But not unlike the way complex erector sets can elucidate some of the basic rules of physics and engineering, constructing—and deconstructing and reconstructing—whole genomes might help clarify genomic principles. Scientists, for instance, do not yet know what role or importance the order of genes in the genome plays. In some cases, genes can have their order swapped with little visible outcome on life, whereas a specific sequence might be more important elsewhere on the genome.
To decipher such basic genetic puzzles, one of Venter’s co-author, Daniel G. Gibson, an institute molecular biologist, says that the researchers will also attempt to create the simplest genome possible that can still permit life. “This will help us to understand the function of every gene in a cell and what DNA is required to sustain life in its simplest form,” he explains. He guesses this genome will be half as big as the bacterial genome they created.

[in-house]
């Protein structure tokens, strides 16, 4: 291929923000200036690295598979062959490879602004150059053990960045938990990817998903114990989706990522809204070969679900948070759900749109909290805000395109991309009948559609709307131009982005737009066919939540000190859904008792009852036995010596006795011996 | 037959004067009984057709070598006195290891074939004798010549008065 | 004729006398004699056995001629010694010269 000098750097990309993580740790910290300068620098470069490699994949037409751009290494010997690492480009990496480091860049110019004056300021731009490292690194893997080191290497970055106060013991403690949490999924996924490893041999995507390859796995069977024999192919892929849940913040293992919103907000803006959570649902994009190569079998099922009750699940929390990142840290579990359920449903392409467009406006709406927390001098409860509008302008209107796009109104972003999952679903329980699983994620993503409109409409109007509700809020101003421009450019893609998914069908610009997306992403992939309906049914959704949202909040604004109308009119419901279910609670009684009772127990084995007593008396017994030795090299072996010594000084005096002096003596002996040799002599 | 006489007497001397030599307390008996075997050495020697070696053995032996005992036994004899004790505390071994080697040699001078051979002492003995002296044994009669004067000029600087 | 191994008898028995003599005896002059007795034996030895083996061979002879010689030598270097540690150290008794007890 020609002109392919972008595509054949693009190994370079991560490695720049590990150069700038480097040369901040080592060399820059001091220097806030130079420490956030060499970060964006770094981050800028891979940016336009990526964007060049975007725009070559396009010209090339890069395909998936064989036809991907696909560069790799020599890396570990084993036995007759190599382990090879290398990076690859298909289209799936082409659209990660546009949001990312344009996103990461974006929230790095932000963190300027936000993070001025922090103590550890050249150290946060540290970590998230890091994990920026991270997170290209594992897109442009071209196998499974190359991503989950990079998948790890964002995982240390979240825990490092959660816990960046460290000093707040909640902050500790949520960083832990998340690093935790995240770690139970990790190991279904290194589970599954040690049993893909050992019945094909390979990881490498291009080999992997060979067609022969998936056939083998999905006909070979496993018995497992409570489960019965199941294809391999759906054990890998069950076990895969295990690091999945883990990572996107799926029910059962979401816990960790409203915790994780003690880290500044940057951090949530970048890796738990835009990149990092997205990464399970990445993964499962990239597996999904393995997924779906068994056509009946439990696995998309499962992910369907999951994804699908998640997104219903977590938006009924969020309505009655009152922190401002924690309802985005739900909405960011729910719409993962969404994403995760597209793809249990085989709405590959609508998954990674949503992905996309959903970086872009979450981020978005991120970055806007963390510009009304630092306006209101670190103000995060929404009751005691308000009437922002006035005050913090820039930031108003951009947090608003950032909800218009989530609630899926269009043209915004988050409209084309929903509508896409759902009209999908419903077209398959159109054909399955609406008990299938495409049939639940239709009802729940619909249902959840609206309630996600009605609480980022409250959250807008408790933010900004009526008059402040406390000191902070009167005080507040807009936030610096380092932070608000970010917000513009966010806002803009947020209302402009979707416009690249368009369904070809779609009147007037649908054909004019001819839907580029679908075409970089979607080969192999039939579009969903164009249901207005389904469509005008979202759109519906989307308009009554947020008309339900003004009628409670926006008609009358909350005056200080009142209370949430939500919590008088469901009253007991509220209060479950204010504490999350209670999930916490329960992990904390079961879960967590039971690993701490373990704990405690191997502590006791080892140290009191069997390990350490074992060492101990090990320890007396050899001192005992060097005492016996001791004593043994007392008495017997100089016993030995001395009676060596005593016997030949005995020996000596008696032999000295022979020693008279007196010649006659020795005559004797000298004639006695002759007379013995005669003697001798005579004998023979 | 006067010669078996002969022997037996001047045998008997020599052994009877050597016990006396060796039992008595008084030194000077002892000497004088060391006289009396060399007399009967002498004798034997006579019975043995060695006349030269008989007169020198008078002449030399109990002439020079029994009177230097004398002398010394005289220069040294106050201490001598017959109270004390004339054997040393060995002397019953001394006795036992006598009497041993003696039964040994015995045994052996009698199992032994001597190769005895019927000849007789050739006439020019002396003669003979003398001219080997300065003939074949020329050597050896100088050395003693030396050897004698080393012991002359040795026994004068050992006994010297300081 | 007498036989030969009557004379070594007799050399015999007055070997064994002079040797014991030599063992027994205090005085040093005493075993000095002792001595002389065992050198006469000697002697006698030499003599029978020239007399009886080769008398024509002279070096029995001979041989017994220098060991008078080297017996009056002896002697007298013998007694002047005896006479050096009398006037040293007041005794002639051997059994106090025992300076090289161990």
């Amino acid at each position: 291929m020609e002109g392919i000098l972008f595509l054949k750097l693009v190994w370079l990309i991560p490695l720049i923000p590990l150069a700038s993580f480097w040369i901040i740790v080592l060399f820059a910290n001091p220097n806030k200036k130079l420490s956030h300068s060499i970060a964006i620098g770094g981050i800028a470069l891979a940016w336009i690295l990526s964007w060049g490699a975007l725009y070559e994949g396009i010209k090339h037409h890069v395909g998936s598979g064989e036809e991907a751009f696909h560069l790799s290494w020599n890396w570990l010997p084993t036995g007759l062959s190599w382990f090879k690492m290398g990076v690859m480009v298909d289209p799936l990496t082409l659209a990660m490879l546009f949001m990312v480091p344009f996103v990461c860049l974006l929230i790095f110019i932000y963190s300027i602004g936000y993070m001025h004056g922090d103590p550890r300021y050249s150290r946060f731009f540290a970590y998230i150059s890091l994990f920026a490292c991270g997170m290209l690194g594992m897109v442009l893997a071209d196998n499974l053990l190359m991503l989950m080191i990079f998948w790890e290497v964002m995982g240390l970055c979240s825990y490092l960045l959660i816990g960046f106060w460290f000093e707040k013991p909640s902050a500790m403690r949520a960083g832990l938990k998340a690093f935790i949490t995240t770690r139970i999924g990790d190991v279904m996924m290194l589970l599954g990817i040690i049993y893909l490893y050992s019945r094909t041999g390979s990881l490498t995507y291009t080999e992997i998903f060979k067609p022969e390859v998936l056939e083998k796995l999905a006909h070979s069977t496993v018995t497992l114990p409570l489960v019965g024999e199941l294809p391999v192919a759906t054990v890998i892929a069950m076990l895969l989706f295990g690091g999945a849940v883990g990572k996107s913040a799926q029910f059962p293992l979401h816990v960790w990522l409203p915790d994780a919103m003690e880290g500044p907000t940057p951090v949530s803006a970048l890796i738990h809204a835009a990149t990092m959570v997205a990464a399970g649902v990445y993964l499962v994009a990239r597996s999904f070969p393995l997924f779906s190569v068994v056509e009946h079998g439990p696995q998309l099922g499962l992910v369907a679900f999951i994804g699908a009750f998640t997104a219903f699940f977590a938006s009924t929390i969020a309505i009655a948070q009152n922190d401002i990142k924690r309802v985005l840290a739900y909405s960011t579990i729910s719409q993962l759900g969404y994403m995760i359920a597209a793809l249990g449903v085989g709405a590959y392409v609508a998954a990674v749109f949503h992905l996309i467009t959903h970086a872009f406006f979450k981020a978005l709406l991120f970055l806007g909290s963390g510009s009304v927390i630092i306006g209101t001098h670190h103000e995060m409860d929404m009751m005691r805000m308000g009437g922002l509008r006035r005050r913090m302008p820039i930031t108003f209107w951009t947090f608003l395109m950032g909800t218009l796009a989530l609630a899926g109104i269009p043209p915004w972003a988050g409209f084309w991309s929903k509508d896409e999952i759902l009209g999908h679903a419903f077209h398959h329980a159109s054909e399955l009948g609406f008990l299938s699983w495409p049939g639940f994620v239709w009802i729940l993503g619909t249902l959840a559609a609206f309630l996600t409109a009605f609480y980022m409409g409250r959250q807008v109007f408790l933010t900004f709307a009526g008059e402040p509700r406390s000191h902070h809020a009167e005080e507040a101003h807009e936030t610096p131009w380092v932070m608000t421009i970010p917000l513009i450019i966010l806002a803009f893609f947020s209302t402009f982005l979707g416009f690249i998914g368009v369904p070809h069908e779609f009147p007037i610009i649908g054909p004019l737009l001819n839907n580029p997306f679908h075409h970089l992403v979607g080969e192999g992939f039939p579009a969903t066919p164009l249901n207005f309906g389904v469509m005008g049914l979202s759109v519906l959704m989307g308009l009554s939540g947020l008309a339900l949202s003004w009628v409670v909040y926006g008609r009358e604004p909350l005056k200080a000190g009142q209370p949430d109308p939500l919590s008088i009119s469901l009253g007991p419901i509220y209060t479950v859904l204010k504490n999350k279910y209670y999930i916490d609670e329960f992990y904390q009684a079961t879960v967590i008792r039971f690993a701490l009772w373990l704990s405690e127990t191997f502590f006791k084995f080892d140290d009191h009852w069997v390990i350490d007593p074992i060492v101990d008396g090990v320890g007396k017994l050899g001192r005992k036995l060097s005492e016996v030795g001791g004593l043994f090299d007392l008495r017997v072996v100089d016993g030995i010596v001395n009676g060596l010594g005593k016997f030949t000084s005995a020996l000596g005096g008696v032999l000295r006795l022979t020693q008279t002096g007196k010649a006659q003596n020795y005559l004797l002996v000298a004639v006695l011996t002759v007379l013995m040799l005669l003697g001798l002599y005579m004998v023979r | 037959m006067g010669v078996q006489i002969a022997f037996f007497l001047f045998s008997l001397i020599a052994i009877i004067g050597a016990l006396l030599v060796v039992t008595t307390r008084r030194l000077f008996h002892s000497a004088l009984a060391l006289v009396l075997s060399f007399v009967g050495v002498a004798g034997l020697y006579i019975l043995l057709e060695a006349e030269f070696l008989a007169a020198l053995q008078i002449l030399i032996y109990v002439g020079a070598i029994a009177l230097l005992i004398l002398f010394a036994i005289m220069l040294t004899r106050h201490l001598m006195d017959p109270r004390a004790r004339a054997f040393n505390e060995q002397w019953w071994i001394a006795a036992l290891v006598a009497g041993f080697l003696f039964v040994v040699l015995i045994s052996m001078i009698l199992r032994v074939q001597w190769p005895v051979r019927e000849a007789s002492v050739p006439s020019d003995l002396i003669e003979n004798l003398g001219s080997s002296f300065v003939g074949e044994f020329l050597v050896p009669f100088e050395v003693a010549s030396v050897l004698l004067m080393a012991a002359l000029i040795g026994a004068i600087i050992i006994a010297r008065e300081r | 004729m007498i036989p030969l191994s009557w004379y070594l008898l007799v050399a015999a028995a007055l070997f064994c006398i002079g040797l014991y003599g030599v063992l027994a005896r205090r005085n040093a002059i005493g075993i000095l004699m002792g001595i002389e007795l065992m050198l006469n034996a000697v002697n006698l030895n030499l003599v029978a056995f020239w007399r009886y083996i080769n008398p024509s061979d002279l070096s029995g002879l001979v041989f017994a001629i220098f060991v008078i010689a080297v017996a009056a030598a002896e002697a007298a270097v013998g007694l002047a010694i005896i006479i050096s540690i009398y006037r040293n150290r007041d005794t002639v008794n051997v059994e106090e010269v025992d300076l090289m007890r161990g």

As for those first synthetic cells, their time in the spotlight has ended for the moment. Currently they lie dormant in a Venter Institute freezer.
This article was originally published with the title Tools for Life.